Today, most algorithms play a decision-support role, like Netflix suggesting you should watch this or Amazon suggesting you should buy this, but they will become increasingly autonomous, and they will be making more and more decisions for us.
So, for example, instead of Google maps suggesting a route for us, there’s going to be a driverless car that looks at the map and decides how we get from point A to point B. There will be algorithms that are completely automating investment decisions that are guiding our diagnostic decisions in hospitals and so on.
Easier to Correct Bias in Code Than in Humans
I don’t see an obvious end point where we say, “hey, let’s stop using algorithms,” because the value they offer is quite tremendous. Which of us wants to go back to an old world where anytime you want to watch something you ask a couple friends and your choice set is limited to only what they know? The value they provide is immense, but at the same time, they can go wrong.
But the flip side is that it’s much easier in the long run to fix and correct biases in algorithmic decisions than in human decisions. Correcting gender or race bias in humans is incredibly hard.
Once we have detected bias with an algorithm, we can put in checks and balances and avoid issues. So the focus should not be on running away from algorithms, but on recognizing that they are not infallible and making sure that, before they’re deployed — especially in socially consequential settings like recruiting, loan approvals, criminal sentencing or medicine — they’ve been subjected to certain checks and tested appropriately before being rolled out.
BRINK: In your book, you have this idea of a digital bill of rights for humans when interacting with these algorithms. Explain what lies behind it.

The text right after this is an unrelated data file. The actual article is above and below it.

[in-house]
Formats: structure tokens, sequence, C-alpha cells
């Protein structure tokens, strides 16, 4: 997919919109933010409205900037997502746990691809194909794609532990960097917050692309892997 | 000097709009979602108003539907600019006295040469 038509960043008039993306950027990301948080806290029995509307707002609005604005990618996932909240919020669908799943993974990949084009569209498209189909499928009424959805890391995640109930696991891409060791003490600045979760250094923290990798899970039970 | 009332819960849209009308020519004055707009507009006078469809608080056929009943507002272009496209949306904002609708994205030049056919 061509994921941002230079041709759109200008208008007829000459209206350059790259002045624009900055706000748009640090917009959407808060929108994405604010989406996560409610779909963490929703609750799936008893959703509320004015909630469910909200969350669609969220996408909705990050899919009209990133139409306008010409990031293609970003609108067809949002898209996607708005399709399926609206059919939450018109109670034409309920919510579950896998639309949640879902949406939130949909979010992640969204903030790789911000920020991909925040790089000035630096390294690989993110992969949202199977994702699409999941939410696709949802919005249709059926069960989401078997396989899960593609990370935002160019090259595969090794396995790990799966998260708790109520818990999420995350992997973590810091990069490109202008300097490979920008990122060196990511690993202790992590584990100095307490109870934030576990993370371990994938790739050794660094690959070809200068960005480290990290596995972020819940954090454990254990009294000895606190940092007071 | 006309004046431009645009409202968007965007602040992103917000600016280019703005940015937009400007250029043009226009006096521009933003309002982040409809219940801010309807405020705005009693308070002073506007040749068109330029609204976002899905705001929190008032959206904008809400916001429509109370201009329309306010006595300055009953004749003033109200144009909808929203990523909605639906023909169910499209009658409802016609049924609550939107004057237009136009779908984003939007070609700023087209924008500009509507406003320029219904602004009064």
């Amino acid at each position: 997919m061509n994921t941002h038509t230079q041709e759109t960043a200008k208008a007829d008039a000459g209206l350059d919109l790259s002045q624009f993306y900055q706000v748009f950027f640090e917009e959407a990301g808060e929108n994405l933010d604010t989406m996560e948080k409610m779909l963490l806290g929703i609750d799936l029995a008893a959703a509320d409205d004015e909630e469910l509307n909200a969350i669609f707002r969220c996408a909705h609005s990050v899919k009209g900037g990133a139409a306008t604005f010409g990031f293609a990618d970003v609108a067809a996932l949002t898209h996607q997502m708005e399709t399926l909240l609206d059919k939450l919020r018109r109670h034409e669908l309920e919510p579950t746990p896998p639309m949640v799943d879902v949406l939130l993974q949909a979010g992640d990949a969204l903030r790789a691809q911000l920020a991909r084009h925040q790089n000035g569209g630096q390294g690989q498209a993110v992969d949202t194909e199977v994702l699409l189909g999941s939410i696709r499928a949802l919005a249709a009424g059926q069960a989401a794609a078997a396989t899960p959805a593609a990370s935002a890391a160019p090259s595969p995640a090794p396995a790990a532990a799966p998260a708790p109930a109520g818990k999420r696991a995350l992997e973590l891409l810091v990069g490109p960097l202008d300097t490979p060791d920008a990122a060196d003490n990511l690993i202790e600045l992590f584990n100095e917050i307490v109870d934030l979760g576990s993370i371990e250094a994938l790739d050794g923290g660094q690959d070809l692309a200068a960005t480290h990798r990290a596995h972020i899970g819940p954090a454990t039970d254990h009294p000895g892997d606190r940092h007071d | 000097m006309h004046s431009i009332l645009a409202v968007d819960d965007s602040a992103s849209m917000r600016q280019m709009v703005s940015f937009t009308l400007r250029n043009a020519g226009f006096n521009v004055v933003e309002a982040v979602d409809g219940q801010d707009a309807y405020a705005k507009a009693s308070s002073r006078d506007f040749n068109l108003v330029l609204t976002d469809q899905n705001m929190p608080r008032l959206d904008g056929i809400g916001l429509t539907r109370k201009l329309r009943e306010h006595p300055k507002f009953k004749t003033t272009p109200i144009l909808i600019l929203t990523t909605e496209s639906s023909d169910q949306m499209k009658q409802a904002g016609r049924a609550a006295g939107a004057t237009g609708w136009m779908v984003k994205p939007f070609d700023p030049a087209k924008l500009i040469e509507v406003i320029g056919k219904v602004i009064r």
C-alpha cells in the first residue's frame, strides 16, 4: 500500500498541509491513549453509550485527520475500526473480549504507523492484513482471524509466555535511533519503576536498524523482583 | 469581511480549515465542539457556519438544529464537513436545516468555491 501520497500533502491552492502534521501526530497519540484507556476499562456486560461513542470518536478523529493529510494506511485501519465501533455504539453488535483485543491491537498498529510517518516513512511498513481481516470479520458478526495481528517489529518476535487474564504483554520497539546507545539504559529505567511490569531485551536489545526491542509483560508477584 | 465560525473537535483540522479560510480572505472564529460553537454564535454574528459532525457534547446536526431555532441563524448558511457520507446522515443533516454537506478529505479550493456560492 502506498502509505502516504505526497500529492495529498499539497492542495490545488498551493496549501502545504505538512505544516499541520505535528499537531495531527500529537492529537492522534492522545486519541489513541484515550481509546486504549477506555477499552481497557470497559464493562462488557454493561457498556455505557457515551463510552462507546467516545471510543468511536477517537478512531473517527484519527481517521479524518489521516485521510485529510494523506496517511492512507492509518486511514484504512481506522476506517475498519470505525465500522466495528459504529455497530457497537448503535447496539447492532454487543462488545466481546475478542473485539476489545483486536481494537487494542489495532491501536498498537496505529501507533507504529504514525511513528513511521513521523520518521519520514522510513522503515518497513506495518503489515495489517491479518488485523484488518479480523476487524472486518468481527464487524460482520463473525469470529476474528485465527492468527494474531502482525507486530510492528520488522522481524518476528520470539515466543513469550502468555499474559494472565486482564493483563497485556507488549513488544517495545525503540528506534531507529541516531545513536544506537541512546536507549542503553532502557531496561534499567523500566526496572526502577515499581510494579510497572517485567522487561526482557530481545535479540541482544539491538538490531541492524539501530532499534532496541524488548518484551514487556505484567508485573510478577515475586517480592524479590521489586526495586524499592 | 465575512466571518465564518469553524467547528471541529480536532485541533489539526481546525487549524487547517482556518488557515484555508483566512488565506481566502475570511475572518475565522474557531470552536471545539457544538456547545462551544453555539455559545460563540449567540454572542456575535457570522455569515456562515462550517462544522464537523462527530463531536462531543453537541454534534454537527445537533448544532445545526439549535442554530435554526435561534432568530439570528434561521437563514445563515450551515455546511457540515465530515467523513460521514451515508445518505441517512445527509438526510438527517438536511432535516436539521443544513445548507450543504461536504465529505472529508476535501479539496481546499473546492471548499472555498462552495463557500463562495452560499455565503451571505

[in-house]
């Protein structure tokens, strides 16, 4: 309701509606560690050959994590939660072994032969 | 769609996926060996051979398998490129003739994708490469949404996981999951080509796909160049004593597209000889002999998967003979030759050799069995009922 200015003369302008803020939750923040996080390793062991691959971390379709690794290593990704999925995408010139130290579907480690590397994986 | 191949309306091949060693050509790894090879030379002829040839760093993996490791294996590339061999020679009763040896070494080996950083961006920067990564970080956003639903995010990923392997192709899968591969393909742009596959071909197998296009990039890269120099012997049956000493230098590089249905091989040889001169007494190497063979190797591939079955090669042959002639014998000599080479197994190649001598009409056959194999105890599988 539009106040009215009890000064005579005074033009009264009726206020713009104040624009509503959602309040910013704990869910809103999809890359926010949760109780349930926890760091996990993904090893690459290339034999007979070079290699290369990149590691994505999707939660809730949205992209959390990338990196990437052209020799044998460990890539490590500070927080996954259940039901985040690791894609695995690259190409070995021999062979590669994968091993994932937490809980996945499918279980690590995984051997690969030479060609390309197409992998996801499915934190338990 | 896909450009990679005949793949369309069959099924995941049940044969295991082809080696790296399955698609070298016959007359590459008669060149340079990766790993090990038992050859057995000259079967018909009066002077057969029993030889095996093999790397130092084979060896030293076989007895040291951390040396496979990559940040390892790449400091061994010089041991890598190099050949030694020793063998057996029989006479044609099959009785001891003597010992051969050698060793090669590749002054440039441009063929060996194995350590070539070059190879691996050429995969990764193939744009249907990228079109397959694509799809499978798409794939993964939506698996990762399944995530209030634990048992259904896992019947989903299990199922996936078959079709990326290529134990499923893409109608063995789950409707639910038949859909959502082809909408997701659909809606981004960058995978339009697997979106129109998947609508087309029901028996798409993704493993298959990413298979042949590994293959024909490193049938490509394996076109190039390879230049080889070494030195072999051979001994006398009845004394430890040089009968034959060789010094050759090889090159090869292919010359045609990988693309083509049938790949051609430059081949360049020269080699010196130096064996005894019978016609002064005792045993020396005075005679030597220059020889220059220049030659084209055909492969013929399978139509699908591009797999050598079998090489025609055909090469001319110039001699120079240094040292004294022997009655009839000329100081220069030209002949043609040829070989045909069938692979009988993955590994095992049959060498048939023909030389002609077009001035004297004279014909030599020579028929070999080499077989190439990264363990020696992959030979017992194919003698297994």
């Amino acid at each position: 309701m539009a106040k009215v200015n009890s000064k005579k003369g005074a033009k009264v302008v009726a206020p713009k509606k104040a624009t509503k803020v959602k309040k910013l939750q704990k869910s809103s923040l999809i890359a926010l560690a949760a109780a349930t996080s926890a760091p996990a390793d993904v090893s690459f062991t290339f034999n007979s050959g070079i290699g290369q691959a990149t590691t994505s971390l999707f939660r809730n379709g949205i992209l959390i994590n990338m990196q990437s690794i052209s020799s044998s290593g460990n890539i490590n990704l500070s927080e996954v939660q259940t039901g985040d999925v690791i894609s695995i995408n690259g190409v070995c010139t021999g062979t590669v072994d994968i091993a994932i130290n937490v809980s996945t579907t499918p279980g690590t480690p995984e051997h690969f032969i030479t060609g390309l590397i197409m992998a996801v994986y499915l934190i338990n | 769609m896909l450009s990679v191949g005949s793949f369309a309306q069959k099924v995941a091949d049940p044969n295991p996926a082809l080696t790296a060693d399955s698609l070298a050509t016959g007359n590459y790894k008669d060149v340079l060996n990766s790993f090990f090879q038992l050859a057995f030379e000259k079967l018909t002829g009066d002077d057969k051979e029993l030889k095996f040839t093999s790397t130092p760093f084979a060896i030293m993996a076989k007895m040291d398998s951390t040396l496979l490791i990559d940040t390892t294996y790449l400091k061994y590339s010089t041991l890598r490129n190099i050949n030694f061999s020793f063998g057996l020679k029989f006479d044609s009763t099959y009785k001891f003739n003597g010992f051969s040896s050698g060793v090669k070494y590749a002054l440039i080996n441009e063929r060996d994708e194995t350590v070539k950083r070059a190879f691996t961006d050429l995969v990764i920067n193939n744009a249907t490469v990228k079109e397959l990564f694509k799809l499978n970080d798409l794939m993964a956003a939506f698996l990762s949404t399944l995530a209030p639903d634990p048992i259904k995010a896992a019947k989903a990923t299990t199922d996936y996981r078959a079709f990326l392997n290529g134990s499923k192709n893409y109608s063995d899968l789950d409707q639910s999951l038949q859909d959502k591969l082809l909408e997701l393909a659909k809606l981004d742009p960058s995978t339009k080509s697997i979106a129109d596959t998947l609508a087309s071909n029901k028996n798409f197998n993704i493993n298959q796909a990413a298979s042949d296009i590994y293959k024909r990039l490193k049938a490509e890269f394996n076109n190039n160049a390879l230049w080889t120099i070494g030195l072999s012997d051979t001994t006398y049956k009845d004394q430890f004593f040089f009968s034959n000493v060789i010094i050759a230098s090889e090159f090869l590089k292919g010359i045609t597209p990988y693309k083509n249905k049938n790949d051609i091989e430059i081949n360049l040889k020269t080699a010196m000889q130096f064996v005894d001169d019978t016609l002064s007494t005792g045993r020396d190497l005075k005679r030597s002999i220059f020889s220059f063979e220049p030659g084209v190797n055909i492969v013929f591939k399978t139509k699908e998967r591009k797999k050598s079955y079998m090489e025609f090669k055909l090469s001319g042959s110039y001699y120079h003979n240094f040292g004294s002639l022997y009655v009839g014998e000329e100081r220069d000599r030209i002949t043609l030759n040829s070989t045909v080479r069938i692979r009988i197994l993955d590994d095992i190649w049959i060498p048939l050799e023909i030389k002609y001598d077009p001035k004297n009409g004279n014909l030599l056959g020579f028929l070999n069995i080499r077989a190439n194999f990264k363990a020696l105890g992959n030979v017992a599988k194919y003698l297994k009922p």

A Bill of Digital Rights
Mr. Hosanagar: We are in an era where large, powerful companies are rapidly rolling out advanced AI and algorithms and making many decisions that affect how we live and work. But it’s important to identify protections that ensure consumers are safeguarded from algorithmic decisions that go wrong. So I propose a bill of rights, which has four main pillars:
One is a right to a description of the kinds of data that are used to train the algorithms. And so we know, for example, that if there’s a resume-screening algorithm, did it actually look at our social media posts? It’s useful to know that.
The second one is the right to an explanation regarding the procedures or the logic behind the algorithm. And that could be as simple as saying, “hey, you applied for a loan, and your loan was rejected, and the most important reasons involve your employment status or your education.” Just knowing that is useful because then you know when biases creep in. For example, if the algorithm makes a decision, and one of the factors is gender or race or your zip code or your address, it’s useful to know that.
The third pillar I suggest is that user search should have some level of control on the way algorithms work and make decisions for them. Just having some basic feedback loop from the user to the algorithm is helpful.
Today, Facebook has a simple feature in its NewsFeed algorithm where users can flag a post and say, “this is offensive content” or “this is false news.” And if enough people complain, that triggers a human review or a more careful review. I advocate such a feedback loop.
The last pillar is that when an algorithm is used for socially consequential decisions like recruiting, loan approval and so on, then there should be some formal audit process.
Most tech companies have no audit process at all. The engineer who develops the algorithm often tests it and then rolls it out. And that’s not enough in those kinds of settings. There has to be an audit process with either an independent team within the company or a third party auditor.